Folo Paril recently suggested a new approach. It is well known that inhaling helium (now considered risky) raises the pitch of the voice. It follows that heavier gases will produce lower pitches from physical systems of identical size. He proposes organ pipes sounding in atmospheres of Xenon or Sulfur Hexafluoride. The speed of sound in air is 343m/s, in Xenon it is 169m/s and in SF6 it is 134m/s. He is currently researching other gases with even lower speeds of sound. Therefore substantially smaller pipes will be sufficient for the lower frequencies. He suggests that the 32’ and 64’ terminology should be retained, even though the pipes will no longer be those physical lengths.

 

It is unreasonable to expect the audience to breath unusual gases, so the bass organ chambers will be enclosed in solid surrounds with fronts of gas-tight but acoustically transparent membranes. As the chambers will be be sealed, the gas can be recirculated through the blower. The heat gained by compression in the blower will be lost as the gas expands through the pipes, so low-energy thermal controllers will be sufficient to match the temperature in the enclosure to the surrounding air, avoiding mismatches of pitch.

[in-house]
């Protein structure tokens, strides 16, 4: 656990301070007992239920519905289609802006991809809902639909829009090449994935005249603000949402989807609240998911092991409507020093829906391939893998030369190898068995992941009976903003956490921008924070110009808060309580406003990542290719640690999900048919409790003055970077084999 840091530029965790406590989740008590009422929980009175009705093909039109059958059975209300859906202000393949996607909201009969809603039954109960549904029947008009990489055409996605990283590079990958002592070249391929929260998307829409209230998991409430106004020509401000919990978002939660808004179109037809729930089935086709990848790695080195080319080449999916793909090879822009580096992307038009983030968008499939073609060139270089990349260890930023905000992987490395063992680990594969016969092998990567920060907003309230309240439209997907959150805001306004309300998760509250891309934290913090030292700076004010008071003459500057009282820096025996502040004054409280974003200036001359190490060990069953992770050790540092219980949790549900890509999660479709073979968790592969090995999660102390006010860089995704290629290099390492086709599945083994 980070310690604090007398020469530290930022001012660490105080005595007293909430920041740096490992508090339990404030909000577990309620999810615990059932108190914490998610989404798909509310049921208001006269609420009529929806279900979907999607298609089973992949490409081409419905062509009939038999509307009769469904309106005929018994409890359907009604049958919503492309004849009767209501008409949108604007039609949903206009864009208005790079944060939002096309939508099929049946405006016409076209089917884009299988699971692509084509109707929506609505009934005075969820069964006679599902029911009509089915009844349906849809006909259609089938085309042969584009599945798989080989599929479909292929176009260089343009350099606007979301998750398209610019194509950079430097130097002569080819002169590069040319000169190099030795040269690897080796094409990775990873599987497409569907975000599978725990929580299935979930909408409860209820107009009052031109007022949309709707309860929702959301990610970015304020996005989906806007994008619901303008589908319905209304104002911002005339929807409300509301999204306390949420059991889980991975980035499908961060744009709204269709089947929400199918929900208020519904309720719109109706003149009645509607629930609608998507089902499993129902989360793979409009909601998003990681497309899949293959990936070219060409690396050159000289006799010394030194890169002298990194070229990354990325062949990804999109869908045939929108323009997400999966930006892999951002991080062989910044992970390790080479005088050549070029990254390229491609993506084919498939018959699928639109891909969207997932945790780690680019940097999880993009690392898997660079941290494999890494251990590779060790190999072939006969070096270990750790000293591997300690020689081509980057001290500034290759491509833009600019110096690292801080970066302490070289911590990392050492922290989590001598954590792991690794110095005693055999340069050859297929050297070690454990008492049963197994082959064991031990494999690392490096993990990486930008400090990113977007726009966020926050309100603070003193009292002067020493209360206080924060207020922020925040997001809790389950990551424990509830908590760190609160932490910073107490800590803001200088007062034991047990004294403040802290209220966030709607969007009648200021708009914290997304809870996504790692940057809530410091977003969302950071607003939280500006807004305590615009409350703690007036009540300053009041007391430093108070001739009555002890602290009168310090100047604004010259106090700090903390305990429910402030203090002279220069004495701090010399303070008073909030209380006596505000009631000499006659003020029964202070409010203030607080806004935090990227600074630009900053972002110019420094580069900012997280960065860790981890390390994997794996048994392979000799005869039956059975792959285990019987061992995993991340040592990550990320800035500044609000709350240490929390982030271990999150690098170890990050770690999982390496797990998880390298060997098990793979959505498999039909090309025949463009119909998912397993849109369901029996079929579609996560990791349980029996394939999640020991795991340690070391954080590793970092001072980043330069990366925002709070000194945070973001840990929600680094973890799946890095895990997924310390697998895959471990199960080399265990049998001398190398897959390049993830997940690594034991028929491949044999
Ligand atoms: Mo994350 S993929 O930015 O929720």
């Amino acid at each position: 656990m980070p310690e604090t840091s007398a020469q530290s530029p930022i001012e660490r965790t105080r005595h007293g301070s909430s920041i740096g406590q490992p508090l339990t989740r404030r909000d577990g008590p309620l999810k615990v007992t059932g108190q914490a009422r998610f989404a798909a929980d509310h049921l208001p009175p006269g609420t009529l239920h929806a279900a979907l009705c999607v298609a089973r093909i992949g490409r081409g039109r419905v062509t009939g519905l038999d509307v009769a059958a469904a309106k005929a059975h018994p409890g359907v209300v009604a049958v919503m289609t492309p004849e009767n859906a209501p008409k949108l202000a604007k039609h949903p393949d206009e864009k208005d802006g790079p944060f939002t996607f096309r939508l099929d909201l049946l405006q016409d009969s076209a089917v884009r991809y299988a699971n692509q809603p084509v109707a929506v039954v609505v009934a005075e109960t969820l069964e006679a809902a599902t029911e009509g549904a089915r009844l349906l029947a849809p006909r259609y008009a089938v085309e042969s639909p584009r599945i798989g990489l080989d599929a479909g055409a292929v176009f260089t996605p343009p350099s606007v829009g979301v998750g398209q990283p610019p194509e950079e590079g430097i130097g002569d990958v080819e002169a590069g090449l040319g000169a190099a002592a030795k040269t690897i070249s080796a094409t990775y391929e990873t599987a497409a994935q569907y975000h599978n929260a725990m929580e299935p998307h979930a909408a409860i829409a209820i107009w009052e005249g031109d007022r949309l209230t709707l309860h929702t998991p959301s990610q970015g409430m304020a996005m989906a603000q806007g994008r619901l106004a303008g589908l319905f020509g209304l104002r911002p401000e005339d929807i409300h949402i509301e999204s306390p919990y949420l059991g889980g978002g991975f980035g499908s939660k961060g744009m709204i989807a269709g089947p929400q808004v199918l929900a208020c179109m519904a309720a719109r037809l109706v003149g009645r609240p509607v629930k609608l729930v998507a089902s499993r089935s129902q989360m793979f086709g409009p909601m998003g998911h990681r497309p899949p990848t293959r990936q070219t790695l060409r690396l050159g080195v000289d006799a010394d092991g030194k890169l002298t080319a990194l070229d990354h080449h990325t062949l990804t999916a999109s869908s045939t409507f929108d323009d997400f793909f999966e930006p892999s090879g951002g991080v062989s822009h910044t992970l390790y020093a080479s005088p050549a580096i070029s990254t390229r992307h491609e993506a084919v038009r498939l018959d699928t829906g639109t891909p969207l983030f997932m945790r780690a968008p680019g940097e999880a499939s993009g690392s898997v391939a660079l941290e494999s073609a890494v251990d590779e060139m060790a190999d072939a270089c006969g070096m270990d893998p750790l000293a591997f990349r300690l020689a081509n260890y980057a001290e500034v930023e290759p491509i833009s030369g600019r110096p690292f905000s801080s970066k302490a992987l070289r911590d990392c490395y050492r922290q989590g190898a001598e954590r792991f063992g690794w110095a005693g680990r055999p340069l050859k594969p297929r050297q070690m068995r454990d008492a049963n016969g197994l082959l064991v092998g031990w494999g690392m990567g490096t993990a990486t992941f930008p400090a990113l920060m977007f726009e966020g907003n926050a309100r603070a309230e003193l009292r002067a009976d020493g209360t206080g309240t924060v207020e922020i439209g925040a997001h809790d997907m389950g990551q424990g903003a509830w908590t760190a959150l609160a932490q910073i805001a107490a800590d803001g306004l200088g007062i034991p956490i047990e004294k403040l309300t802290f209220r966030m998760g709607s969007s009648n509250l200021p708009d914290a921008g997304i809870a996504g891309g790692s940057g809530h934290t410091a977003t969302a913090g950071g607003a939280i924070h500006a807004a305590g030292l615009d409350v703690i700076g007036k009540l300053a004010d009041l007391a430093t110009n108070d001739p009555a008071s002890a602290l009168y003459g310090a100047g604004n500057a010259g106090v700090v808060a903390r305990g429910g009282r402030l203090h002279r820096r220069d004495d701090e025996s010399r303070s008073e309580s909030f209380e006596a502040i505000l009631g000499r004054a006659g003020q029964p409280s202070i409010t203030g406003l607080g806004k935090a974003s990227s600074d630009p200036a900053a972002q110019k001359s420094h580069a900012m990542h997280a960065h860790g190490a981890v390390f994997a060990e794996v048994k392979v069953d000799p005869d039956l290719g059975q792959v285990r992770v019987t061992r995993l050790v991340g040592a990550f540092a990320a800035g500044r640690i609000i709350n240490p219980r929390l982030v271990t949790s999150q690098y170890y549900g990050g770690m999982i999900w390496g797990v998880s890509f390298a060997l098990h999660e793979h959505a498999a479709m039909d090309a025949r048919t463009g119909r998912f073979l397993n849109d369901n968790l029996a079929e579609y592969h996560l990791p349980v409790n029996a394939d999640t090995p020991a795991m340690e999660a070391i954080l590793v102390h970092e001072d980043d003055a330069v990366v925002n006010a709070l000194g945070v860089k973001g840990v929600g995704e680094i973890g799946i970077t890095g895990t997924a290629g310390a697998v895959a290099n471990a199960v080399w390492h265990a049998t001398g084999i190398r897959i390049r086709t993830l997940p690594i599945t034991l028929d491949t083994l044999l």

Mr Paril is prepared to licence his technology to builders, subject to the usual agreements on commercial confidentiality and the payment of large sums of money.

 

Posted a day too early, perhaps???

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Some of the replies here are nearly as funny as the original post (if not more so)!